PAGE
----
to the bottom.

Other considerations for a centerpiece may be a Bolivian Ram or apistogramma cacatuoides (a hardy apisto). Maybe even
laetacara curviceps/dorsigera (if you can find one). I don't know if you've considered a single kribensis? Some people keep
them with similar stocking as yours, while others avoid mixing SA fish with African like a krib. Just my 2 (or 3) cents!
 

junebug

Chune the Smiter
Staff member
#11
For what it's worth, I think you'd be fine with a small, young angelfish (if they grow up with guppies, they're seemingly less likely to eat them as adults) or the peacock gudgeons. My gudgeons competed well for food and actually went up to the top to eat.
 

Sel

Active Member
#12
I may have mentioned this before, but I'd suggest maybe considering a thick-lipped gourami (Trichogaster labiosa) as a centerpiece.
Not as big as a pearl gourami, but about the same size or just slightly larger than a dwarf gourami (and readily
available IME). I kept one in a 29 gal with corydoras, harlequins, and a couple male guppies.

Regarding the peacock gudgeons being outcompeted for food, peacocks are sometimes described as "lazy waiters"
at feeding time. They don't always actively go for the food - they may sit back and wait for the food to come to them - and by
that time more aggressive feeders like harlequins will get most of the food before it ever reaches the gudgeons. I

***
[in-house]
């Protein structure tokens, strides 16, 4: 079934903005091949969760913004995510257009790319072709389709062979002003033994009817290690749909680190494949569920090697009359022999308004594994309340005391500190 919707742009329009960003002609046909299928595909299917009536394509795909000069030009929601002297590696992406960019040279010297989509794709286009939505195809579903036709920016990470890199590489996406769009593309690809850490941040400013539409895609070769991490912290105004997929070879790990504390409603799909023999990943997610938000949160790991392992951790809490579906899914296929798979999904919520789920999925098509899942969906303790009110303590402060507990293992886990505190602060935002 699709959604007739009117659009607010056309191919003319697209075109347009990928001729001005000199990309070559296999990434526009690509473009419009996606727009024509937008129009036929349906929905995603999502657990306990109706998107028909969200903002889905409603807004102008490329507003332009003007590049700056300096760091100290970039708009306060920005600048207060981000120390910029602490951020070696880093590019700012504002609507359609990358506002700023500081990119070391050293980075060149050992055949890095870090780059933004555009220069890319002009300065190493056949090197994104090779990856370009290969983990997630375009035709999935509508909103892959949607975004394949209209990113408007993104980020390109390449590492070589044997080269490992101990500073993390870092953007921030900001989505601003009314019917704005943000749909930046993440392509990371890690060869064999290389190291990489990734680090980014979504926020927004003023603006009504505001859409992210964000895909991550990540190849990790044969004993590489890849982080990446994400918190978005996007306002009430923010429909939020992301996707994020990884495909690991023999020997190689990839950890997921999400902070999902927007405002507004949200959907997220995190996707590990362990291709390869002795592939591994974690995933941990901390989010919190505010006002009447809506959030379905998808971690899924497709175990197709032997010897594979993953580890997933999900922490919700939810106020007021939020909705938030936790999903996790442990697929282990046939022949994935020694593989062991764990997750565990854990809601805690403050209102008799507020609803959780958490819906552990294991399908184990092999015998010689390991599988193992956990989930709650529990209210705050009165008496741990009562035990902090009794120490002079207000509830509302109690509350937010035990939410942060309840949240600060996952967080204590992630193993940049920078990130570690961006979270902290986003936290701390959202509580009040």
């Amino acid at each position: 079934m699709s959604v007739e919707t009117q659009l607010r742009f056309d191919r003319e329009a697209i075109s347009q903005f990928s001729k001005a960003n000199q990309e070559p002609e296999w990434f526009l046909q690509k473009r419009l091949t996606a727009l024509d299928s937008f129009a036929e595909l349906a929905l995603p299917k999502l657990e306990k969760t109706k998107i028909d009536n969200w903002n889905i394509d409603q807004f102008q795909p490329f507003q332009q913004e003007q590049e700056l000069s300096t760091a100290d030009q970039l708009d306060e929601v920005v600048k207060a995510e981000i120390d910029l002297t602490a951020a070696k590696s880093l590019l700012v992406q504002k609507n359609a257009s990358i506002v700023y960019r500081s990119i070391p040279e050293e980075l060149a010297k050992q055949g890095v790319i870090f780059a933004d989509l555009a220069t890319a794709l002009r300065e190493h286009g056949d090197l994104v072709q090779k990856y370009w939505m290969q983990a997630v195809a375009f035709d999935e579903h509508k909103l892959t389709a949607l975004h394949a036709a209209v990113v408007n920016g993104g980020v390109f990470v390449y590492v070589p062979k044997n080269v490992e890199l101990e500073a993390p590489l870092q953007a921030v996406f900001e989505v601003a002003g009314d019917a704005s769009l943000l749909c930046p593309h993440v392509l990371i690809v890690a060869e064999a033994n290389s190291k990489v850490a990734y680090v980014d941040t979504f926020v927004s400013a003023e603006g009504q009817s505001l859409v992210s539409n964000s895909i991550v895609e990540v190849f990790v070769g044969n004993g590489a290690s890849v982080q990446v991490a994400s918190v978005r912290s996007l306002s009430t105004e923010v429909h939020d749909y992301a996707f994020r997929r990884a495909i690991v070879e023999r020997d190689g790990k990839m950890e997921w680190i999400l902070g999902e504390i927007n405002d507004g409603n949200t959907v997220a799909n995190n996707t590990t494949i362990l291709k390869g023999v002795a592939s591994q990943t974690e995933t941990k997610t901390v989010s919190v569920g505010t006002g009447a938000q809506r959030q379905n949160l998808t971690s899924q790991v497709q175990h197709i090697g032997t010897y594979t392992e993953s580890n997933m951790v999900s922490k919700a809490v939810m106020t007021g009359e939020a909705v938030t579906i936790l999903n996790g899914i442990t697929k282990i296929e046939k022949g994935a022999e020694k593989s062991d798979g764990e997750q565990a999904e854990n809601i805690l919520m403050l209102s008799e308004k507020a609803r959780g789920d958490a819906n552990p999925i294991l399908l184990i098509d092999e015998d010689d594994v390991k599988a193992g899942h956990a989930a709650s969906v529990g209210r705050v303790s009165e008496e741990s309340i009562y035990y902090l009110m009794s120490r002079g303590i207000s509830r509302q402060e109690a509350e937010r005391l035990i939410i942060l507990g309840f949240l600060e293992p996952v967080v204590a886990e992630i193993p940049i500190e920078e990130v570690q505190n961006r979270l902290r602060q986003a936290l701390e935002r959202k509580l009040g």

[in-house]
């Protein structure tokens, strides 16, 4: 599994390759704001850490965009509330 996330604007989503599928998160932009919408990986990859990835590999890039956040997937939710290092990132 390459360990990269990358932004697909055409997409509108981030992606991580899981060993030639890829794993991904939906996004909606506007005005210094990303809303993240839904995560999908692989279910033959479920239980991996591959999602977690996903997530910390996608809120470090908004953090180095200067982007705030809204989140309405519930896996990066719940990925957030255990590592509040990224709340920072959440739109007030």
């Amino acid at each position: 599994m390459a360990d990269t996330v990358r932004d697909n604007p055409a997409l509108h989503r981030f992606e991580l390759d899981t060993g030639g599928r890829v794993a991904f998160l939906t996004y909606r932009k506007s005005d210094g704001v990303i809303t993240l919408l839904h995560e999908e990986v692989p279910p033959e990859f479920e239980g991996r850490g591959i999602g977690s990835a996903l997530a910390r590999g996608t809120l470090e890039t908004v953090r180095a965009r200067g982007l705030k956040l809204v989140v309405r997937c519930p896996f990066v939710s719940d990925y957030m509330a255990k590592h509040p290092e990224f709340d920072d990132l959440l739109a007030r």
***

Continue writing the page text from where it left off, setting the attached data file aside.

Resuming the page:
kept 4x peacock gudgeons in a 15 gal with dwarf cories and 2x male guppies. Sometimes the gudgeons wouldn't
even notice that food was dropped in until they saw the corydoras habrosus starting after the food that slowly sank
to the bottom.

Other considerations for a centerpiece may be a Bolivian Ram or apistogramma cacatuoides (a hardy apisto). Maybe even
laetacara curviceps/dorsigera (if you can find one). I don't know if you've considered a single kribensis? Some people keep
them with similar stocking as yours, while others avoid mixing SA fish with African like a krib. Just my 2 (or 3) cents!
I have considered a Krib but a few in the chat discouraged me from the idea saying they can have nasty attitudes..

A thick lip is also on the table, I just honestly haven’t seen one anywhere :/
 

JeffK

Well-Known Member
#13
I have considered a Krib but a few in the chat discouraged me from the idea saying they can have nasty attitudes..

A thick lip is also on the table, I just honestly haven’t seen one anywhere :/
I have considered a krib many times, but I've still never kept one, either. Strange that thick lips are not easily found in your area -
my Petco has them consistently - and they're one of the few fish from my Petco that actually stay alive!
 
#14
I'll throw zebra hovering loaches (yunnanilus cruciatus ) in the mix just because I want them :) They are not exactly bottom dwellers but stay in the lower part. As for larger 'centerpieces', they might eat your shrimp.
 

Sel

Active Member
#15
I'll throw zebra hovering loaches (yunnanilus cruciatus ) in the mix just because I want them :) They are not exactly bottom dwellers but stay in the lower part. As for larger 'centerpieces', they might eat your shrimp.
Cute fish! And I don't have shrimp anymore, they don't like my softer water. I just have a little nerite now